David Hafler, MD, is a world-renowned expert on multiple sclerosis (MS) and chair of the Department of Neurology, where he has presided over a major expansion in the last several years. He tells the neurologists who work for him to put patients first. “If I sense that a doctor does not care deeply about patients, they don’t belong at Yale,” he says.
Dr. Hafler knew from a young age that he wanted to be a doctor and study the immune system. In elementary school, he made slides of his own blood and studied them under a microscope. “I took photographs. I still have them,” he says. Because most neurologic diseases are chronic, he has been treating many of his patients for more than 30 years. “Providing care for chronic disease is a very special part of being involved in someone’s life,” he says.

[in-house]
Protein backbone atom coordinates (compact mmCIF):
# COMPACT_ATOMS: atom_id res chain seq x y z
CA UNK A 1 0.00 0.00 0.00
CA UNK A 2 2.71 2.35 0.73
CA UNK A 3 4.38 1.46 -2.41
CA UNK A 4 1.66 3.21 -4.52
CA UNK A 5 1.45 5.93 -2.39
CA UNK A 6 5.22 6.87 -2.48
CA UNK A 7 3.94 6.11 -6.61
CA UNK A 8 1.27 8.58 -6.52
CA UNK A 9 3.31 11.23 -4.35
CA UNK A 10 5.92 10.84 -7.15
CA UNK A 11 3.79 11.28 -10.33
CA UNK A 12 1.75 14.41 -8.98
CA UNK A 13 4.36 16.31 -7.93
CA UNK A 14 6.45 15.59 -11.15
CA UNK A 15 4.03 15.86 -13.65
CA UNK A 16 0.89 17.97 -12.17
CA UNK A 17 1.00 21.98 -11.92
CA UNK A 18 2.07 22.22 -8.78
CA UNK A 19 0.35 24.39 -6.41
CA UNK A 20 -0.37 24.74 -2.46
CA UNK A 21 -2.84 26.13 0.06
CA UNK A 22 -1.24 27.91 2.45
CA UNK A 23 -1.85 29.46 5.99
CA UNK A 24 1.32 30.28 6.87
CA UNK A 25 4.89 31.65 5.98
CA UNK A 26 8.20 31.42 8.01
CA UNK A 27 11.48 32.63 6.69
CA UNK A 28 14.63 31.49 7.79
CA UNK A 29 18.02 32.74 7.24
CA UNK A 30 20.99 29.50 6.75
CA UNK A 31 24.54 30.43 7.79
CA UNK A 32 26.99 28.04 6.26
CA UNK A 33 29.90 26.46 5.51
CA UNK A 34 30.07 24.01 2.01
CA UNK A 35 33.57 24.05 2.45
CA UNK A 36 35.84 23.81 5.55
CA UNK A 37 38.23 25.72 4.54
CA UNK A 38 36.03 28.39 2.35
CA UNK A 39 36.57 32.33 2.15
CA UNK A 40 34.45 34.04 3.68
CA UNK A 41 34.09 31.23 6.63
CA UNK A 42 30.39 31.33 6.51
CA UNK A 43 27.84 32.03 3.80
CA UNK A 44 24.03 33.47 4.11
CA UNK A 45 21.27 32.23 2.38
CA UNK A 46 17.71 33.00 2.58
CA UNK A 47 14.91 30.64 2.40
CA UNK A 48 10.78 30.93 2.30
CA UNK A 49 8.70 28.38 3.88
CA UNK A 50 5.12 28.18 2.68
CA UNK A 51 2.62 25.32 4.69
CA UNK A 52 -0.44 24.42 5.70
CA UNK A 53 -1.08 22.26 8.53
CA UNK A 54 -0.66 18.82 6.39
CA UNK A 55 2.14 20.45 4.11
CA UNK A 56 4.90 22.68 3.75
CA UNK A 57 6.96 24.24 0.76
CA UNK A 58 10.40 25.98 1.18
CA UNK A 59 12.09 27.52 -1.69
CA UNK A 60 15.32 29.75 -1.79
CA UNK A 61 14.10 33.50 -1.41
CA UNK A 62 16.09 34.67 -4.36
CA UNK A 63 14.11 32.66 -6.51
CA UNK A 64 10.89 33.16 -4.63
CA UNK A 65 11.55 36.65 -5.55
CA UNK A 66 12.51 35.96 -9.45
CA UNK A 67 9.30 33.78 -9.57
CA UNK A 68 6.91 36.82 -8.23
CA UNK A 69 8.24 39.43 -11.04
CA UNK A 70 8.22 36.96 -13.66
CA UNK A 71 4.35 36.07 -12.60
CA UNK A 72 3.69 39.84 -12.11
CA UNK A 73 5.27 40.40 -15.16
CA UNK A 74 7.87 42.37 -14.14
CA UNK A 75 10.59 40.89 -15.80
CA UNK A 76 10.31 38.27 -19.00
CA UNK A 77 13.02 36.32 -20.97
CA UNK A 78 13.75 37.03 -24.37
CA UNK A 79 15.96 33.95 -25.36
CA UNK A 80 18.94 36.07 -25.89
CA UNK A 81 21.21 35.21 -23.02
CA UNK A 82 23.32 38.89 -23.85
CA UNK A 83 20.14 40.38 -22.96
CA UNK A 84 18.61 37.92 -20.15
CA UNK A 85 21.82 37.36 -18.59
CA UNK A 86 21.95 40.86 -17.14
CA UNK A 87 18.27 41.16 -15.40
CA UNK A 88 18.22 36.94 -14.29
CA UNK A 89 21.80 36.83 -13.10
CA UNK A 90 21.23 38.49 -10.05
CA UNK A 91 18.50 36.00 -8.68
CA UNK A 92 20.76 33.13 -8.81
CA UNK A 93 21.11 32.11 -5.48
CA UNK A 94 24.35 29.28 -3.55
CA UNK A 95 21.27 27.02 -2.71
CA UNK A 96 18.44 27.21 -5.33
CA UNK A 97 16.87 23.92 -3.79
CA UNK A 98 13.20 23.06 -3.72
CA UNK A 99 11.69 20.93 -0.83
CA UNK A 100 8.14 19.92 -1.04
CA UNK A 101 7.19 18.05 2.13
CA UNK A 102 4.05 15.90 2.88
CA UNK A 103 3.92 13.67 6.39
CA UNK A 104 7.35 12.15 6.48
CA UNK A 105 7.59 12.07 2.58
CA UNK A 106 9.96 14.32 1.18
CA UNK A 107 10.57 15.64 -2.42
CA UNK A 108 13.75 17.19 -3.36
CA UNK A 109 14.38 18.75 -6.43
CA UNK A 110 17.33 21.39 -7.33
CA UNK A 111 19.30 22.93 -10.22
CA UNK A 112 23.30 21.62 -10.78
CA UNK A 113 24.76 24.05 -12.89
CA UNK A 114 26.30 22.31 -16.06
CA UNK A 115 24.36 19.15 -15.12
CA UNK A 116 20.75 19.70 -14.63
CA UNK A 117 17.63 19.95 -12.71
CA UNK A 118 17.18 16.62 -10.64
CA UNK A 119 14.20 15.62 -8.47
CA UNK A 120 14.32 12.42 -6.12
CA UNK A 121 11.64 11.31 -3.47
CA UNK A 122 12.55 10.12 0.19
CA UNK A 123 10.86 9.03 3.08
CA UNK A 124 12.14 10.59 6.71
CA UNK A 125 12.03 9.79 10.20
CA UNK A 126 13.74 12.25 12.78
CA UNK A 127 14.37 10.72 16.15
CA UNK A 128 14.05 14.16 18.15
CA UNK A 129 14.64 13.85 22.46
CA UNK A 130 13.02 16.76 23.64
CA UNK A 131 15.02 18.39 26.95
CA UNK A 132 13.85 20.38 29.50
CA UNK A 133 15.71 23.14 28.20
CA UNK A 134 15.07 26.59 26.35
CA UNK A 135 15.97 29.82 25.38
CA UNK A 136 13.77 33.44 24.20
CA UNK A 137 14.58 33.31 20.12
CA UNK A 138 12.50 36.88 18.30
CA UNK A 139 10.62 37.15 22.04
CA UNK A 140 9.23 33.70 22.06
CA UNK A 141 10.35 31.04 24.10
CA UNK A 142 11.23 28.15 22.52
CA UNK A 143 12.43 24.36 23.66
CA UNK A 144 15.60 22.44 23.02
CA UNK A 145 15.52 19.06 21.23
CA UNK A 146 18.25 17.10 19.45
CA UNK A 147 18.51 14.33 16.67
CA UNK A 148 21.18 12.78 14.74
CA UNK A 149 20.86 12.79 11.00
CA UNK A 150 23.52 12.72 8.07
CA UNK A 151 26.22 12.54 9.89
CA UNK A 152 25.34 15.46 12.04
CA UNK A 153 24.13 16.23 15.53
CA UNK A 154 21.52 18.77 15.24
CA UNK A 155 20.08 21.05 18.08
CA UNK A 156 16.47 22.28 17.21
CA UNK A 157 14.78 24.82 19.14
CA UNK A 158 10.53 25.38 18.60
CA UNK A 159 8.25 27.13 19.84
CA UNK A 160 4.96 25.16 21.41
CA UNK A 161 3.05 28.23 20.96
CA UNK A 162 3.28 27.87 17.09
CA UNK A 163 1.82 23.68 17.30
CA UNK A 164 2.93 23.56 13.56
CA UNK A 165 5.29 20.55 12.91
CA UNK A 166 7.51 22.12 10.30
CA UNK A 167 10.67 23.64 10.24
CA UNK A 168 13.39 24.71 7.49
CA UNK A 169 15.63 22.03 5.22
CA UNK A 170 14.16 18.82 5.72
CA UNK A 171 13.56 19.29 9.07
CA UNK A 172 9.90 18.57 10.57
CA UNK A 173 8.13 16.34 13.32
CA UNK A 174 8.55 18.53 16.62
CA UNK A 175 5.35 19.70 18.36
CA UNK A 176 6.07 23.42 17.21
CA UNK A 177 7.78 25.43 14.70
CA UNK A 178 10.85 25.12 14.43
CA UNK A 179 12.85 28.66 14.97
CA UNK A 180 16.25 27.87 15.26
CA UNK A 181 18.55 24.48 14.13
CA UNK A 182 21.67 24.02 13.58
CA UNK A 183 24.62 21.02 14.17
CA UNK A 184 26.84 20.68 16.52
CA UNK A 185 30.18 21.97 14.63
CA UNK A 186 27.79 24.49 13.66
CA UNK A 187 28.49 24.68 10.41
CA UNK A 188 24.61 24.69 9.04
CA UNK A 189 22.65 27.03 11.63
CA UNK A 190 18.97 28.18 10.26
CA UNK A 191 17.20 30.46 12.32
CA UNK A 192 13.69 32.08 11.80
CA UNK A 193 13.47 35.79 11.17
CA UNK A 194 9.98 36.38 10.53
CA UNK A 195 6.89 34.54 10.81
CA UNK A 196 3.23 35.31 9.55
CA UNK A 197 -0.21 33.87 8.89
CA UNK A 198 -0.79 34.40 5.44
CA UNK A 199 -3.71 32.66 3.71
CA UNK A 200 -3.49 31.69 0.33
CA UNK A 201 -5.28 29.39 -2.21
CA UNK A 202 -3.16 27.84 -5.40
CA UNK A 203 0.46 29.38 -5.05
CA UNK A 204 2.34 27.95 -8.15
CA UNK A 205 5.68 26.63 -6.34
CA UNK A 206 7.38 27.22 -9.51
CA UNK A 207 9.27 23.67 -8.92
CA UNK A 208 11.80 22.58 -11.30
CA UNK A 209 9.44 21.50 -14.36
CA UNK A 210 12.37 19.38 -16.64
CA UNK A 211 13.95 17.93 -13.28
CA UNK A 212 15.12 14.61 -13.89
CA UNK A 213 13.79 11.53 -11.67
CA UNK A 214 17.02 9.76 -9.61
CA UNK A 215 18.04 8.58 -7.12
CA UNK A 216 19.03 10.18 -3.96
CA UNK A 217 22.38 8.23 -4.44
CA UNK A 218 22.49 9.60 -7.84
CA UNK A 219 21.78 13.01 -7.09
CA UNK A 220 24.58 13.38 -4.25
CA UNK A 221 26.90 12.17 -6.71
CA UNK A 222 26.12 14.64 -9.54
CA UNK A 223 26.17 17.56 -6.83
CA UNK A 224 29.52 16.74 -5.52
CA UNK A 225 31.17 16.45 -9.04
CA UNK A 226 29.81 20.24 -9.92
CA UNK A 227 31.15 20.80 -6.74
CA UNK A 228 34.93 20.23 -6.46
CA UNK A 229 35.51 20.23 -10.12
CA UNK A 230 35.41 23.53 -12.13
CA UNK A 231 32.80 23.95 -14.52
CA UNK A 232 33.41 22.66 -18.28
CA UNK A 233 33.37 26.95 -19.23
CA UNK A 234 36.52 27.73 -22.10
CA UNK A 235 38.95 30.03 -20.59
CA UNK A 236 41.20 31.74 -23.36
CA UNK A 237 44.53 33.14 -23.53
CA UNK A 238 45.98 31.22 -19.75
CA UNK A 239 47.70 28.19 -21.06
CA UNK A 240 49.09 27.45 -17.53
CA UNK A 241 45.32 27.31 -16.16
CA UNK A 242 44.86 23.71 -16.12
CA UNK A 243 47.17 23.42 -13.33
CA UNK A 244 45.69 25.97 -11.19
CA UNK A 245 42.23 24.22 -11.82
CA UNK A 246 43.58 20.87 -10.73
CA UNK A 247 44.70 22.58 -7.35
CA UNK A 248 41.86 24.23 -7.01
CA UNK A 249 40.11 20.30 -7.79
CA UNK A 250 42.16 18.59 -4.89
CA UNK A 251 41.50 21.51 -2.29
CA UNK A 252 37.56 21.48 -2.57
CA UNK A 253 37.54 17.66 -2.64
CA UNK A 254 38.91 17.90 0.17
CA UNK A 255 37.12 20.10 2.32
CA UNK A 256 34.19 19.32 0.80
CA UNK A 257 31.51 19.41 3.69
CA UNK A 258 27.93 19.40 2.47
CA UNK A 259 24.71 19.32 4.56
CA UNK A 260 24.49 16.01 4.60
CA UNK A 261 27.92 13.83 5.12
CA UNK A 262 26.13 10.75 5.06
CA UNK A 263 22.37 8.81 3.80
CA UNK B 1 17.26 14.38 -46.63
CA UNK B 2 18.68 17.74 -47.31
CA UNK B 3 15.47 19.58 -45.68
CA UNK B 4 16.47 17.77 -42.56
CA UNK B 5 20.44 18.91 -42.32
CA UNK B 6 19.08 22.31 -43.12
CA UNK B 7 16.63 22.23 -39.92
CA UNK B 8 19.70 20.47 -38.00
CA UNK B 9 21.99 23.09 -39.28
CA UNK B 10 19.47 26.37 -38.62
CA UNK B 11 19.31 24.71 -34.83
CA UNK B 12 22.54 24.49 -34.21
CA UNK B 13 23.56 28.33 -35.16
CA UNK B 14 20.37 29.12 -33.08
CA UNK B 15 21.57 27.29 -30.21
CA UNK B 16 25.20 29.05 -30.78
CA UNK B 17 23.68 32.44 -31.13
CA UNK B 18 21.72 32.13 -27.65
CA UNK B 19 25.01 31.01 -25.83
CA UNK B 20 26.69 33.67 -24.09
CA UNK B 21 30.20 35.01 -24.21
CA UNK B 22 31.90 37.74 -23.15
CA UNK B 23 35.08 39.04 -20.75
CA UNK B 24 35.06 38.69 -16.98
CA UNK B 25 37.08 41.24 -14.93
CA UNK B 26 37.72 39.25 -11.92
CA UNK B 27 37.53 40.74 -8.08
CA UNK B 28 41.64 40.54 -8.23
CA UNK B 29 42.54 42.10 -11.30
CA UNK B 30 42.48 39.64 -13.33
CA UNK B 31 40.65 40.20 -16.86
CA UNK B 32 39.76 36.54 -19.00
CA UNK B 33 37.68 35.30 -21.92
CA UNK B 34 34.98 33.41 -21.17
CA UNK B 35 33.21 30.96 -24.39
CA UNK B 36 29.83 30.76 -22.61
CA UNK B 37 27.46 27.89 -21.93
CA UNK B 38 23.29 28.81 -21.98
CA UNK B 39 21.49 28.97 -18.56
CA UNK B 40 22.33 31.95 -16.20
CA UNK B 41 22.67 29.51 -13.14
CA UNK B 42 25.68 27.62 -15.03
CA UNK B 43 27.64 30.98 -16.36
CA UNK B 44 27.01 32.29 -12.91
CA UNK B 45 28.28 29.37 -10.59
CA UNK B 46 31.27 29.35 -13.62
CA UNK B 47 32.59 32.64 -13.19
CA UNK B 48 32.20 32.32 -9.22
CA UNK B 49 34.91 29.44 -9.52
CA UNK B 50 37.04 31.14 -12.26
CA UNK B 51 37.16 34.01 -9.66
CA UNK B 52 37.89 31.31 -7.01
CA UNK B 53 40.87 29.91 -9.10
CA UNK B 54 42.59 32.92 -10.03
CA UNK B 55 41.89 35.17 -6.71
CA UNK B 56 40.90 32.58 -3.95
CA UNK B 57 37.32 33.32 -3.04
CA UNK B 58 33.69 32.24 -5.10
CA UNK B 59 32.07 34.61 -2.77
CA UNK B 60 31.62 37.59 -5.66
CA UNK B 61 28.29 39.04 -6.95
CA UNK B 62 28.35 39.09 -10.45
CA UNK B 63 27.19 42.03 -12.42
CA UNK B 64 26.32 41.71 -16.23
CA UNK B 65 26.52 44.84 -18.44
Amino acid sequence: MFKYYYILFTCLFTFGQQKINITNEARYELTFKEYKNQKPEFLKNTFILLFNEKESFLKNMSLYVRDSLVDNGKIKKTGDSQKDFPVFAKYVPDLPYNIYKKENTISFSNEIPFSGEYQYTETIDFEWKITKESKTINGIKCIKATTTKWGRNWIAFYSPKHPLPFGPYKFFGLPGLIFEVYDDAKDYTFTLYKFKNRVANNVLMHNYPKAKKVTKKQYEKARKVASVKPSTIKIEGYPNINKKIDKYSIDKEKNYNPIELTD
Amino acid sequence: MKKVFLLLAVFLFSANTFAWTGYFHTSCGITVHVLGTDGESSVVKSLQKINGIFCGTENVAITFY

A professor of neurology and of immunobiology at Yale School of Medicine, Dr. Hafler is also a prolific researcher whose work has led to major advances in the understanding and treatment of MS, including identification of it as an autoimmune and genetic disease. He leads a lab at Yale that conducts cutting-edge research into MS and develops new treatments. Advances in treatment of MS have been remarkable, he says. “Back in the 1970s when I was in medical school, there were no treatments,” he says. “From where we were in 1975, say, we’ve come a long way.”